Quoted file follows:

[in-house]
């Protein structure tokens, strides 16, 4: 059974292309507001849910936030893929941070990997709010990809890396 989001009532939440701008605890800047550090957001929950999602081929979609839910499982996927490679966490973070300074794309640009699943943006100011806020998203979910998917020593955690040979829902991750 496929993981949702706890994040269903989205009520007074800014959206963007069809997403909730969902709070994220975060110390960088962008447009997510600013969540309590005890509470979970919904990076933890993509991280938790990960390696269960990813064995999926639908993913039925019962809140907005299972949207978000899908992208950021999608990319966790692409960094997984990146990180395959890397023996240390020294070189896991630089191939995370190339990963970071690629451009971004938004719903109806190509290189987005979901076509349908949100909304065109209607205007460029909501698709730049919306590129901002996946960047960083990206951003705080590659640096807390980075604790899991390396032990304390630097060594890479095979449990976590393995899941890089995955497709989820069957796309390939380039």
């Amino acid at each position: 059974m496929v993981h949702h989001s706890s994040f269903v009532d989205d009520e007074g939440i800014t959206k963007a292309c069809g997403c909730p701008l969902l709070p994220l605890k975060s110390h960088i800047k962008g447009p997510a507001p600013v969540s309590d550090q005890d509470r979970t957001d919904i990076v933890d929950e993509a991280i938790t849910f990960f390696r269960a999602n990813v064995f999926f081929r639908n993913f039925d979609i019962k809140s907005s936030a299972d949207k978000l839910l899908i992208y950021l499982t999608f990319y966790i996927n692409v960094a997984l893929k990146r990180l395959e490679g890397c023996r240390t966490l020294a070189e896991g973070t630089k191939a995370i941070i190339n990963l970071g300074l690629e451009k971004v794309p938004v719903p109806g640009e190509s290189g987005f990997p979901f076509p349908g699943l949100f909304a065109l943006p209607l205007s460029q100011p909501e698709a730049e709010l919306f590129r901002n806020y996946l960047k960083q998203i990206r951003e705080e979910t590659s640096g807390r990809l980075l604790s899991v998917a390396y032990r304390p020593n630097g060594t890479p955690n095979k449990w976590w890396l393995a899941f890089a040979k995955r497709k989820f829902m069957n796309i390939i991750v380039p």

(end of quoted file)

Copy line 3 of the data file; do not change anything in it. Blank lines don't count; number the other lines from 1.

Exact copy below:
């Amino acid at each position: 059974m496929v993981h949702h989001s706890s994040f269903v009532d989205d009520e007074g939440i800014t959206k963007a292309c069809g997403c909730p701008l969902l709070p994220l605890k975060s110390h960088i800047k962008g447009p997510a507001p600013v969540s309590d550090q005890d509470r979970t957001d919904i990076v933890d929950e993509a991280i938790t849910f990960f390696r269960a999602n990813v064995f999926f081929r639908n993913f039925d979609i019962k809140s907005s936030a299972d949207k978000l839910l899908i992208y950021l499982t999608f990319y966790i996927n692409v960094a997984l893929k990146r990180l395959e490679g890397c023996r240390t966490l020294a070189e896991g973070t630089k191939a995370i941070i190339n990963l970071g300074l690629e451009k971004v794309p938004v719903p109806g640009e190509s290189g987005f990997p979901f076509p349908g699943l949100f909304a065109l943006p209607l205007s460029q100011p909501e698709a730049e709010l919306f590129r901002n806020y996946l960047k960083q998203i990206r951003e705080e979910t590659s640096g807390r990809l980075l604790s899991v998917a390396y032990r304390p020593n630097g060594t890479p955690n095979k449990w976590w890396l393995a899941f890089a040979k995955r497709k989820f829902m069957n796309i390939i991750v380039p």